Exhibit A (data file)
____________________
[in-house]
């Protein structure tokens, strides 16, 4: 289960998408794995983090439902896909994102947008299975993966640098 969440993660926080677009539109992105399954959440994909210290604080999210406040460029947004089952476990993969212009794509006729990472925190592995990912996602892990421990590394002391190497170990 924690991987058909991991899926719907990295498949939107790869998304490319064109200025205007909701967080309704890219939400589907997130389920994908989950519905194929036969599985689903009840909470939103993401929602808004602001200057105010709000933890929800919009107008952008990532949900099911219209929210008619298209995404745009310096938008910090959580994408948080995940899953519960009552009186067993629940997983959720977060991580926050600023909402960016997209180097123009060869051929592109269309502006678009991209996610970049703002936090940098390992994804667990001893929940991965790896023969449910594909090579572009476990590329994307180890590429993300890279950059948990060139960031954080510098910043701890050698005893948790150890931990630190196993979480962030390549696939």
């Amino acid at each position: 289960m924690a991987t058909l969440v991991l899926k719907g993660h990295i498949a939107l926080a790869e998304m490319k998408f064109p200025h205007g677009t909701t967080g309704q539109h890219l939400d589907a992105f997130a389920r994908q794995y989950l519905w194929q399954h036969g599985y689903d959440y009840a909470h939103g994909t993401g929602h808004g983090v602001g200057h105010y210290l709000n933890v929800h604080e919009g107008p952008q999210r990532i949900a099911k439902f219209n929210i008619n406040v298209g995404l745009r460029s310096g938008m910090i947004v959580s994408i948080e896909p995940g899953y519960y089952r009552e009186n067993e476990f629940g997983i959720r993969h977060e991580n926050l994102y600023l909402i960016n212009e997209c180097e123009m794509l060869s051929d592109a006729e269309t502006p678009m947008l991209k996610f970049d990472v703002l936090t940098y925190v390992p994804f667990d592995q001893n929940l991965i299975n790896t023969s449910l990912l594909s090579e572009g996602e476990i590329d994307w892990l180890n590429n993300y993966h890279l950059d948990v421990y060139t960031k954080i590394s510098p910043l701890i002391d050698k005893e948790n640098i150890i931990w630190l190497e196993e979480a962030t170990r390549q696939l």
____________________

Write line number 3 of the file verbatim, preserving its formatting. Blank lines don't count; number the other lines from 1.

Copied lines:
């Amino acid at each position: 289960m924690a991987t058909l969440v991991l899926k719907g993660h990295i498949a939107l926080a790869e998304m490319k998408f064109p200025h205007g677009t909701t967080g309704q539109h890219l939400d589907a992105f997130a389920r994908q794995y989950l519905w194929q399954h036969g599985y689903d959440y009840a909470h939103g994909t993401g929602h808004g983090v602001g200057h105010y210290l709000n933890v929800h604080e919009g107008p952008q999210r990532i949900a099911k439902f219209n929210i008619n406040v298209g995404l745009r460029s310096g938008m910090i947004v959580s994408i948080e896909p995940g899953y519960y089952r009552e009186n067993e476990f629940g997983i959720r993969h977060e991580n926050l994102y600023l909402i960016n212009e997209c180097e123009m794509l060869s051929d592109a006729e269309t502006p678009m947008l991209k996610f970049d990472v703002l936090t940098y925190v390992p994804f667990d592995q001893n929940l991965i299975n790896t023969s449910l990912l594909s090579e572009g996602e476990i590329d994307w892990l180890n590429n993300y993966h890279l950059d948990v421990y060139t960031k954080i590394s510098p910043l701890i002391d050698k005893e948790n640098i150890i931990w630190l190497e196993e979480a962030t170990r390549q696939l």